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March 19, 2010

Virginia Peninsula Jewish Film Festival on Merchants Square concludes in March at CW’s Kimball Theatre

In March and April, Colonial Williamsburg’s Kimball Theatre hosts two film festivals – the Virginia Peninsula Jewish Film Festival on Merchants Square and the International Mercury EXPO Film Festival.

The Virginia Peninsula Jewish Film Festival concludes with “Strangers.”

March 27-28

  • “Strangers,” 4:30 and 6:30 p.m. In this drama directed by Erez Tadmor and Guy Nattiv, an Israeli kibbutznik, Eyal, and a Palestinian living in Paris, Rana, arrive in Berlin for the World Cup finals and meet when their identical backpacks get switched on the subway. This chance encounter turns into three days of magnetic attraction as they fall in love amid crowds of roaring soccer fans. Hebrew/Arabic/French/German/ Aramaic/English with subtitles. Not rated.

    Movie admission is $7 for adults and $6 for seniors, students and children. Movie vouchers are not valid for festival screenings.

    The College of William and Mary presents the International Mercury EXPO Film Festival. The festival includes a collection of movies highlighting the impact and presence of mercury on a global scale. From fish markets to coal mining, mercury is everywhere: a hazard transcending traditional boundaries, seeping into our everyday lives.

    Friday, April 23

  • 7 p.m., Bonus Short: “Mercury: A Hazard Without Borders.” 15 minutes. 2009. United States.
  • “Minamata: The Victims and Their World.” This film focuses on the 29 families who sued the Chisso Corp., a chemical and plastics manufacturer in Minamata, Japan, which was believed to have caused Minamata disease or mercury poisoning after dumping tons of mercury into the sea. When this film was made, there were only 121 certified patients with this disease. Eventually there were 15,000 new applications for certification. Japanese with subtitles.

    Saturday, April 24

  • 6 p.m., Bonus Short: “God’s Country: The Dendron Power Plant Story.” 2010. United States.
  • “Kilowatt Ours.” This documentary explores energy production methods, including mountaintop removal, coal-generated electricity and nuclear energy, and identifies some of the hazards imposed, such as mercury contamination, global warming and childhood asthma. Filmmaker Jeff Barrie offers practical solutions to these problems through energy conservation, efficiency and renewable sources. 2010. United States.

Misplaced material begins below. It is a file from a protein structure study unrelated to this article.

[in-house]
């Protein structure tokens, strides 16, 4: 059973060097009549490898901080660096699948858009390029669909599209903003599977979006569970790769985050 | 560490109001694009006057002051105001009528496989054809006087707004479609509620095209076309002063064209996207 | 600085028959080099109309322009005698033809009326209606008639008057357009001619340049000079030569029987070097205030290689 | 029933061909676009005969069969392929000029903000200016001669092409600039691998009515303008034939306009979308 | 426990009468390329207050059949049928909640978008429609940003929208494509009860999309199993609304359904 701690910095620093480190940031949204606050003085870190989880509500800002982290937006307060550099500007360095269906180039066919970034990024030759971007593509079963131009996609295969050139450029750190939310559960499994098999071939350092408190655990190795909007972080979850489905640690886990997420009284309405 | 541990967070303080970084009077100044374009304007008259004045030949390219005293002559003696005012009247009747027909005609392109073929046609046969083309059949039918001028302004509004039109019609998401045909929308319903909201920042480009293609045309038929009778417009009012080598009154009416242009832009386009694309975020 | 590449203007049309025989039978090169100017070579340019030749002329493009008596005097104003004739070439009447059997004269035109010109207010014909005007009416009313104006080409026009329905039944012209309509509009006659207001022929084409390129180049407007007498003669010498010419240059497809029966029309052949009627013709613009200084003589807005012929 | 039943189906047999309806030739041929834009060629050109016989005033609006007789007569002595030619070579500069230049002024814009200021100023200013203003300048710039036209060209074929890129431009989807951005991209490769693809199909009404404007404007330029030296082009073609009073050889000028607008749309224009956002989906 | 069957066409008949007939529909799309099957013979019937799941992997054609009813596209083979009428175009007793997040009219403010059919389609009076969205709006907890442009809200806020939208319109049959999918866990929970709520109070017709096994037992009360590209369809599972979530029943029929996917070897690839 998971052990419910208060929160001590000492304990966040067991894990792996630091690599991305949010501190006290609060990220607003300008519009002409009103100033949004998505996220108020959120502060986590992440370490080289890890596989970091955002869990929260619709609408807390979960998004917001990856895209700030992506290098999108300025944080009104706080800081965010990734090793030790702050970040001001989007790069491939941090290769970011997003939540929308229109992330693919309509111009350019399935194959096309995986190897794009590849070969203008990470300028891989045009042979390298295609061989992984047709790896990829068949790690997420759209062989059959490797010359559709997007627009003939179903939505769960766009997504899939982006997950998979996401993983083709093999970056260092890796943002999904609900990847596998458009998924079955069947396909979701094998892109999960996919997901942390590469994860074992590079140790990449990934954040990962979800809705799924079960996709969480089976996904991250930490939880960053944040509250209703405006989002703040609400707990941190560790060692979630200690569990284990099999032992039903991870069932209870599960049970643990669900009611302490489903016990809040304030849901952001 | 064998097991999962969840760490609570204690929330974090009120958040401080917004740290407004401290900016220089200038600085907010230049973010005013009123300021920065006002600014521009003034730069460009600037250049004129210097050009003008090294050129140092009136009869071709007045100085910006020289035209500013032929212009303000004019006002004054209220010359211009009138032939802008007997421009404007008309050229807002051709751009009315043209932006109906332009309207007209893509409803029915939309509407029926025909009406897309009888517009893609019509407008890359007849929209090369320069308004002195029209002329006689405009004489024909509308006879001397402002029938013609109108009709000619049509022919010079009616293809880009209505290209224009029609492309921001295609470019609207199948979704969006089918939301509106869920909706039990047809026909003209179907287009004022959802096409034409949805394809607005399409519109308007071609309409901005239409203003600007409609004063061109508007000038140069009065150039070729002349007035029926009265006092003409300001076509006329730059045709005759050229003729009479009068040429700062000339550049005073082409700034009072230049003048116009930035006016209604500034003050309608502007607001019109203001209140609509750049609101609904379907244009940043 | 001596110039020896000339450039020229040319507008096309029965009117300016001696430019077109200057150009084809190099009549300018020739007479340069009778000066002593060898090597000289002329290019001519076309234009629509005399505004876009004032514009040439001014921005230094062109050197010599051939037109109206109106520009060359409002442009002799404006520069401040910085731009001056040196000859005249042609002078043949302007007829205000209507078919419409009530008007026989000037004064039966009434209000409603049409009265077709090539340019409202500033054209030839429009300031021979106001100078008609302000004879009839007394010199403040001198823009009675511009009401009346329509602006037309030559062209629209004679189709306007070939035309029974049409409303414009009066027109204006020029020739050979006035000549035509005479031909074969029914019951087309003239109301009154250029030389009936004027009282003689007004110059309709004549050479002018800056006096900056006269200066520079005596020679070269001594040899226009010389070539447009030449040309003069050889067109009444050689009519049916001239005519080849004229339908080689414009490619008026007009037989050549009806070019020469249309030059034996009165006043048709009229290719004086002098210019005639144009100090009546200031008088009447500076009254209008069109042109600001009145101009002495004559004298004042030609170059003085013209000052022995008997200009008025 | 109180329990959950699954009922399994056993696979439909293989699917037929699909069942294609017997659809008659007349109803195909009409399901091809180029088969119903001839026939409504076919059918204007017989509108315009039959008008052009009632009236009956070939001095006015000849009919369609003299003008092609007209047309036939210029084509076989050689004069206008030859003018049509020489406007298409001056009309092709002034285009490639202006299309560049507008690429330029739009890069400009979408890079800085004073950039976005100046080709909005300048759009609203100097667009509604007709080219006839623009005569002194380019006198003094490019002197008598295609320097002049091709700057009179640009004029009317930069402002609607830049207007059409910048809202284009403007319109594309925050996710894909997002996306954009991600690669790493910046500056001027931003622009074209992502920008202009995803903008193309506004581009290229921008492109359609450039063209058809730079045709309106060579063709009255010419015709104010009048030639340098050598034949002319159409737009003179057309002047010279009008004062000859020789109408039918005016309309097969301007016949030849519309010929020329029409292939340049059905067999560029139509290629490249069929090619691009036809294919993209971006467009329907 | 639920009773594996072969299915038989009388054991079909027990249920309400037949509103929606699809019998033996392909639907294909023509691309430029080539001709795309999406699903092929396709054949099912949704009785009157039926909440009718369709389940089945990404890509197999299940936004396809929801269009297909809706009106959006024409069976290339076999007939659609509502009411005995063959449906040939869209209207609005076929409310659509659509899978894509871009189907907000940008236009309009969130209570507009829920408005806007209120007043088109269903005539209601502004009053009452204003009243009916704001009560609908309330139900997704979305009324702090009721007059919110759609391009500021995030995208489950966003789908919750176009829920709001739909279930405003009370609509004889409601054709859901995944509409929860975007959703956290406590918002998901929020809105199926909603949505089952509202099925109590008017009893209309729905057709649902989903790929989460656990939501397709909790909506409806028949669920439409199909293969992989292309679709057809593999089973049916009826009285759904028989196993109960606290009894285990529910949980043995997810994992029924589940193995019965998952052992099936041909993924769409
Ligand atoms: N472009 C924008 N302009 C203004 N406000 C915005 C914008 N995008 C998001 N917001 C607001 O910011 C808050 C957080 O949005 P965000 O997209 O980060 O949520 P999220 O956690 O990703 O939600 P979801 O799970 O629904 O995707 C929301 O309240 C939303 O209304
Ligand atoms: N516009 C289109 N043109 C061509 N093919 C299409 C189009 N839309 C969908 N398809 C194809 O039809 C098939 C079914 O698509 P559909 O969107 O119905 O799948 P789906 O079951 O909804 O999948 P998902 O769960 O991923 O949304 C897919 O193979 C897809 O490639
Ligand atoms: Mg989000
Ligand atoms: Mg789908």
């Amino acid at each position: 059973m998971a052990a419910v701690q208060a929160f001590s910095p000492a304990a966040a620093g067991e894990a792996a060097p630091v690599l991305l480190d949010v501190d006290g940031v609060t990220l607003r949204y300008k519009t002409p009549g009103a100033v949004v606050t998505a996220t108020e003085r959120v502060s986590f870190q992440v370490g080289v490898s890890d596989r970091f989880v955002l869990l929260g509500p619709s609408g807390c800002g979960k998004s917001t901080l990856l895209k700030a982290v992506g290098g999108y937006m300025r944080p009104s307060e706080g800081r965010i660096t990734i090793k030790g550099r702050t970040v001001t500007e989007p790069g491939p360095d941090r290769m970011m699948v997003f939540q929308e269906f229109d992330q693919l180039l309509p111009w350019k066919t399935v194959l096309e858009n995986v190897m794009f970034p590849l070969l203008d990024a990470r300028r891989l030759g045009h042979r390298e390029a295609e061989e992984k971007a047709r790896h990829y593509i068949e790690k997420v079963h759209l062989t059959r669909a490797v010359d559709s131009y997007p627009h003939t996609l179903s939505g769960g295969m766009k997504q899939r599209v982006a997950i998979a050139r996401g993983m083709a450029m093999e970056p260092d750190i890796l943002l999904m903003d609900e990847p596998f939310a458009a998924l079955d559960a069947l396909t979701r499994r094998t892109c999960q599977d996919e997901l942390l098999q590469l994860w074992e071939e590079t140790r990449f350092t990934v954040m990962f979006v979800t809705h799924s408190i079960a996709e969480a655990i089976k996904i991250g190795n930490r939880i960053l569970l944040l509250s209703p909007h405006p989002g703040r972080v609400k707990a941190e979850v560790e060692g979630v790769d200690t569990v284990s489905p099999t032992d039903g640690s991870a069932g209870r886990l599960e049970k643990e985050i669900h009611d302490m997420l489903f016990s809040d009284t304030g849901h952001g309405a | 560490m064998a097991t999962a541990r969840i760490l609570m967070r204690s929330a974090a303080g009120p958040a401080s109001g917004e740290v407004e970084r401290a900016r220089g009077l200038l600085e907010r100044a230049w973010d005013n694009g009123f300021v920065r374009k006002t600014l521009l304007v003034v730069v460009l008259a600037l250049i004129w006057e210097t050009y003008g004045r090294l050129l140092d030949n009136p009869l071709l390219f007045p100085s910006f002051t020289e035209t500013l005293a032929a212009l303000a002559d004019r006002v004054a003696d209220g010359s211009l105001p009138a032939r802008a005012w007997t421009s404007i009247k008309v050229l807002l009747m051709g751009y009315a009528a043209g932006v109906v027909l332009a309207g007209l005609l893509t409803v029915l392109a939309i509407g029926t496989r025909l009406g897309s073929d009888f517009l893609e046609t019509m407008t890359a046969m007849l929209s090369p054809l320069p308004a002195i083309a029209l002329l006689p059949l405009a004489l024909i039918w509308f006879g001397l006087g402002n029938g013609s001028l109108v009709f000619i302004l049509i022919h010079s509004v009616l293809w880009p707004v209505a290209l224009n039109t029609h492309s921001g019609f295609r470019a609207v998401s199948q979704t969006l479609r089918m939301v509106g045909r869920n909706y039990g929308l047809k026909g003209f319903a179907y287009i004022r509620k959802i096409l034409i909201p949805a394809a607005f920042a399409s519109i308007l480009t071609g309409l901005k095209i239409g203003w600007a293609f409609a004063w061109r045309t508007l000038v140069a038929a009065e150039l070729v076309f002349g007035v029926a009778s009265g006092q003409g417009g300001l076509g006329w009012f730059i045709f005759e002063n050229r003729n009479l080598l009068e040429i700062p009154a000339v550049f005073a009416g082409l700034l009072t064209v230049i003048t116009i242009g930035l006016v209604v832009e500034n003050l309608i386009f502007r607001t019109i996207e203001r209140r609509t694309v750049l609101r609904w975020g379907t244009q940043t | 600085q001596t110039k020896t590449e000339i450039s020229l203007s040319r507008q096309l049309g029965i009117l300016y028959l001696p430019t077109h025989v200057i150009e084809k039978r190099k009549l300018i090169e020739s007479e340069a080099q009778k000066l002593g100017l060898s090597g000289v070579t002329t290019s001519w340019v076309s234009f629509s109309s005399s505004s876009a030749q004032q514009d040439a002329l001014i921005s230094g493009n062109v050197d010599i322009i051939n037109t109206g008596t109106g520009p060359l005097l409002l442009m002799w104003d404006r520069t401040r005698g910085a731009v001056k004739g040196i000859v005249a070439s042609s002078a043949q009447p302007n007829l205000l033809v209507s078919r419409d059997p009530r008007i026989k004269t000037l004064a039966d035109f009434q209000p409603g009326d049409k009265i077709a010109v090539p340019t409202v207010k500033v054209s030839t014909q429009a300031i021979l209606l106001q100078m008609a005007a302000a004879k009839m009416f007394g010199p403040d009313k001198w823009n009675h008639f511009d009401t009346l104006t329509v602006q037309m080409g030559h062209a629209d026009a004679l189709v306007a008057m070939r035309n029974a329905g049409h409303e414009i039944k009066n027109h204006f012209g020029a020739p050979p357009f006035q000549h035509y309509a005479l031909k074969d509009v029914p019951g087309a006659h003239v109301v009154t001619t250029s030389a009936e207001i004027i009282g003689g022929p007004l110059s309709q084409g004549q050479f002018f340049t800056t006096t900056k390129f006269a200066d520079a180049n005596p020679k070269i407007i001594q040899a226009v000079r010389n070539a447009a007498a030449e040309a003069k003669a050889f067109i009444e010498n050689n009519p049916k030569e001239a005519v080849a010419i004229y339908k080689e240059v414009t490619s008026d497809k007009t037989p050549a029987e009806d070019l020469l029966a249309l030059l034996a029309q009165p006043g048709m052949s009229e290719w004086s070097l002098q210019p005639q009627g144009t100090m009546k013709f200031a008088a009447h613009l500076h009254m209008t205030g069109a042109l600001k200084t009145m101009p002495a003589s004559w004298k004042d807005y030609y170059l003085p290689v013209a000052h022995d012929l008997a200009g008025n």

Sunday, April 25

  • 1:30 p.m., Bonus Short: “Mercury Rising.” 2009. United States.
  • “Mountain Top Removal.” Across southern Appalachia, mountaintop removal coal mining is leveling forests, destroying communities and threatening water supplies so that all of us can enjoy cheap electricity. This compelling documentary film explores the issue and features interviews with coal industry officials, citizen conservation groups, scientists, physicians and coalfield activists, including Jeff Goodell, author of “Big Coal: America’s Dirty Energy Secret.” 2007. United States.

    All screenings are free and open to the public but tickets are required.

    Sponsored by the Wendy and Emery Reves Center for International Studies, the series is presented in conjunction with the 2010 International Mercury EXPO at the College of William and Mary April 22-25.

    Located in Williamsburg’s Merchants Square, the beautifully restored Kimball Theatre presents films, live performances, musical concerts and special programs. Creative programming alliances with the College of William and Mary, community organizations and Colonial Williamsburg link the past with the present. The 410-seat theater also houses a 35-seat screening room which enables the theater to offer films to the community seven days a week, even when live performances are staged in the main theater. For more information, call (757) 565-8588 or visit

    Established in 1926, the Colonial Williamsburg Foundation is the not-for-profit educational institution that preserves and operates the restored 18th-century Revolutionary capital of Virginia. For more information about Colonial Williamsburg, call 1-800-HISTORY or visit Colonial Williamsburg’s Web site at

    Media Contact:
    Penna Rogers
    (757) 220-7121

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